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The sun broke forth in heaven - so in our hearts At first the rain of sad tears would not cease Until the sun of consolation came
From God-and in its light, lo! all was peace.
And yet there is a sense of something gone,
The footsteps of its Master, humble still
From learning of all ages and all lands,
With patient life-long study he had filled The deep recesses of a mind that first
With power to take and to impart was skilled, With brilliant talents that might well have graced Another sphere more public than the one He filled so ably, yet his choice was made
And swerving from it ne'er, he looked alone
For happiness in toil for others weal,
For peace in knowledge of a life that ne'er Sought its own fame or ease, or sacrificed
Its strong keen sense of duty, but with rare Devotion kept undaunted the straight path
Of rectitude and wisdom, and thus tried, By precept and example both, to train
The minds of those who on his help relied.
Kindly and gentle with a cheery smile
Or ready counsel for our every need, With genial sympathy for one and all,
A friend once gained he proved a friend indeed; Calm and indulgent when he gave command
We seemed to follow our own wishes — till The end was gained, and lo! our heart and hand Had ever moved responsive to his will.
Patient and earnest, when at last disease
With constant, weary suffering reached his brain, Still he toiled on and sacrificing self,
Worked with us, brave and cheerful all the same;
Till like a ship that laden with rich weight,
No more we look for counsel and for aid,
Hand, heart and voice are ours no more to heed,
By pure example still our feet may lead.
Whatever life—if in the sphere of home,
To live with aspiration pure and high,
On the afternoon of the day of Mr. Seavey's death the Committee voted to place the school under the charge of the Chairman for the remainder of the year. In accordance with this vote the Chairman, who had been Mr. Seavey's substitute since the first of April, acted as Temporary Head-Master from the 28th of April until the close of the exercises and examinations on the 24th of July. On the 8th of September, the Board elected as Head-Master Mr. Ephraim Hunt, long and favorably known as a Master in the English High School. Miss Bessie T. Capen has been chosen an assistant teacher to fill the vacancy created by the resignation of Miss Mary H. Ellis, mentioned in our last report. Miss Duganne, assistant superintendent in the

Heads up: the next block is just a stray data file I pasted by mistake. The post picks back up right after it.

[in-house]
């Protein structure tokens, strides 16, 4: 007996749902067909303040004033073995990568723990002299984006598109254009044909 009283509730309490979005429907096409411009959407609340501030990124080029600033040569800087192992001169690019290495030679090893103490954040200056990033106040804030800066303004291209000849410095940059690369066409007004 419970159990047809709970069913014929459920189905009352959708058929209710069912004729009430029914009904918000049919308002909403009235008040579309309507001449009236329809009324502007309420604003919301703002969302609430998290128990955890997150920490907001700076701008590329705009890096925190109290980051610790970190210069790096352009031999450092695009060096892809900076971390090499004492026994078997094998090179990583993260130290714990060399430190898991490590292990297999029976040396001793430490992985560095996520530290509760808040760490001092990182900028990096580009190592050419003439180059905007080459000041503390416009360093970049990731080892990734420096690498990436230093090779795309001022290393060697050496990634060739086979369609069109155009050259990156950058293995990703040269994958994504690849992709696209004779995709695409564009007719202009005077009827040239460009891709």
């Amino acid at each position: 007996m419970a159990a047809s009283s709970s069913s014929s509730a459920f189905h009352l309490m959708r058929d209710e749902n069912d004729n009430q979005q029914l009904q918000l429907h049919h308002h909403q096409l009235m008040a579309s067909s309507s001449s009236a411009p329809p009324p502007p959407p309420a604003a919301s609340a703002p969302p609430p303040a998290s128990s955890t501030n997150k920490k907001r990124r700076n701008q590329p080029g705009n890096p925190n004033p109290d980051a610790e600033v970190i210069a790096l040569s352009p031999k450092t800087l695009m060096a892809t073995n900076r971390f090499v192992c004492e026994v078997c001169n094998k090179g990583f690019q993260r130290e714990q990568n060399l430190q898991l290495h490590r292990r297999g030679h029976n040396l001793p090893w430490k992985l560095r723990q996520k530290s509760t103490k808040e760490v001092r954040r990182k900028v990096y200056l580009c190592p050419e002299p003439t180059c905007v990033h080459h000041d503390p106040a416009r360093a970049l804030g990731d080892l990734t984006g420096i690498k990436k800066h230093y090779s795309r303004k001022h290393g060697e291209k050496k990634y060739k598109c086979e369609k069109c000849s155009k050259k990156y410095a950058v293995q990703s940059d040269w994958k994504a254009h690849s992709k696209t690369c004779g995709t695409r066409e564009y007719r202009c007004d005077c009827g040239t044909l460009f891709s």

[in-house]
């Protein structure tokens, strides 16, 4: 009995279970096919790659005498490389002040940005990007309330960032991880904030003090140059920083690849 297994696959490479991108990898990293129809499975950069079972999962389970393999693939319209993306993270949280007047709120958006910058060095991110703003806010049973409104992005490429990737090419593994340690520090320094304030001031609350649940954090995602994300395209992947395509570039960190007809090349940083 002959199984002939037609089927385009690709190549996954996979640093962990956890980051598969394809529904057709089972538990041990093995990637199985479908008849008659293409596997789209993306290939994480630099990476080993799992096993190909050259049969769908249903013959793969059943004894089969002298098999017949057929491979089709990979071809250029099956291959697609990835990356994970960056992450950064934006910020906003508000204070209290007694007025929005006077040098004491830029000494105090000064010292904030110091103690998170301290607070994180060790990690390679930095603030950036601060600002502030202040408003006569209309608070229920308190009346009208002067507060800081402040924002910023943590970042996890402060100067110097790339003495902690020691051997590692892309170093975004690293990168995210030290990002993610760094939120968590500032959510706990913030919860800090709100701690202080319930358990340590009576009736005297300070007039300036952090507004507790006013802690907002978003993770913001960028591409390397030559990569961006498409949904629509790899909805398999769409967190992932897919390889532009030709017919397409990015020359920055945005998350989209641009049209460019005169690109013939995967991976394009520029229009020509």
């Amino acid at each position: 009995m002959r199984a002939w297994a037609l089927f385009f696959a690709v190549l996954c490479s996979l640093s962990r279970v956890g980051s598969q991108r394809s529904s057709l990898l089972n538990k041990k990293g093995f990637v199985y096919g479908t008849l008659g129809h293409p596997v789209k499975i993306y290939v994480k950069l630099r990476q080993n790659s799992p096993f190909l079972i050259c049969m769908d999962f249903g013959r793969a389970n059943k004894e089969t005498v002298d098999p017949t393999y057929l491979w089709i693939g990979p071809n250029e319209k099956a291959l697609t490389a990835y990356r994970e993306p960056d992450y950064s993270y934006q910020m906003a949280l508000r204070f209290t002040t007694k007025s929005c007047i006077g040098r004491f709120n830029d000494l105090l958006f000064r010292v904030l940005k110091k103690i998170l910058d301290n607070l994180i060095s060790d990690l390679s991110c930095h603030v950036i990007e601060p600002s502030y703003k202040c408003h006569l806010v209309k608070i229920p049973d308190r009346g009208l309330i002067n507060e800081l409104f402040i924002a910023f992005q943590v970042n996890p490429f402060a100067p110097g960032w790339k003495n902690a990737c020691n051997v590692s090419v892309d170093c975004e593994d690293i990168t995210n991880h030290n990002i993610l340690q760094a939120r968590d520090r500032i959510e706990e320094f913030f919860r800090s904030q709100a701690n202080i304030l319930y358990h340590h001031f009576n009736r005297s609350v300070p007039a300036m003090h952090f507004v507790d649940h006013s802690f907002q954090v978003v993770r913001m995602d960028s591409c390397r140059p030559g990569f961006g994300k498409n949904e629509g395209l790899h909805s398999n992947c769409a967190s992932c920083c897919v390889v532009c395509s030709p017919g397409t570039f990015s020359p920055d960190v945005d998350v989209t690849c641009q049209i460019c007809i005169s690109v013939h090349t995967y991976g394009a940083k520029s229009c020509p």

Training Department, has resigned, and Miss Lucy O. Fessenden has been appointed in her place. Miss Ellen R. Crosby and Miss Adeline I. Baker, Primary School Teachers, have relinquished their positions, and they are succeeded by Miss Annie K. Adams and Miss Clara A. Robbins. In consequence of the increase in the number belonging to the school Miss Charlotte T. Ehlin has been appointed Temporary Assistant, and the whole number of teachers is now twenty-two.
Instruction in Vocal and Physical Culture is given by Professor Monroe, and Vocal Music is taught in the Primary Schools by Professor Mason.
In our Annual Report for 1867, the opinion was expressed that the interests of the school required an addition to the salaries of all the female teachers. In December last, in accordance with the unanimous recommendation of our Committee, the Board fixed the salaries of the assistants at $1,000 each, and of the Head-Assistant and the Superintendent of the Training Department at $1,500 each per annum.
The whole number of scholars registered during the year is four hundred and thirty-six. The number received from the public schools of the city, one hundred and twenty-seven. The number discharged, seventy-three. The largest number present at any one time, three hundred and eighty-eight. The largest average attendance for any one month was dred and seventy-seven in September. attendance for the year, three hundred and thirty-one. The average number belonging, three hundred and forty-two, and the percentage of attendance 97+.
The pupils have been examined, under the direction of the Committee, in all the branches taught during the year, sixty per cent of correct answers in every study being required for promotion from the Junior to the Middle class, and from the Middle to the Senior class, and for diplomas. There has been no departure from this rule, and the possession of a diploma is evidence that the graduate has passed a satisfactory examination in all the required studies of the whole course of three years.
EXAMINATIONS IN THE JUNIOR CLASS FOR PROMOTION.
Average per cent of all examined in all the studies
Arithmetic . 77+
Eng. Literature, 83-
Of the 101 members of the Junior Class examined, 89 were promoted.
EXAMINATIONS IN THE MIDDLE CLASS FOR PROMOTION.
"under 60 “
Av. per cent. in each study. 80
Number examined for promotion
EXAMINATIONS IN THE SENIOR CLASS FOR DIPLOMAS. Average per cent of all examined in all the studies No. that had an average in all the studies of 90-99 per cent 15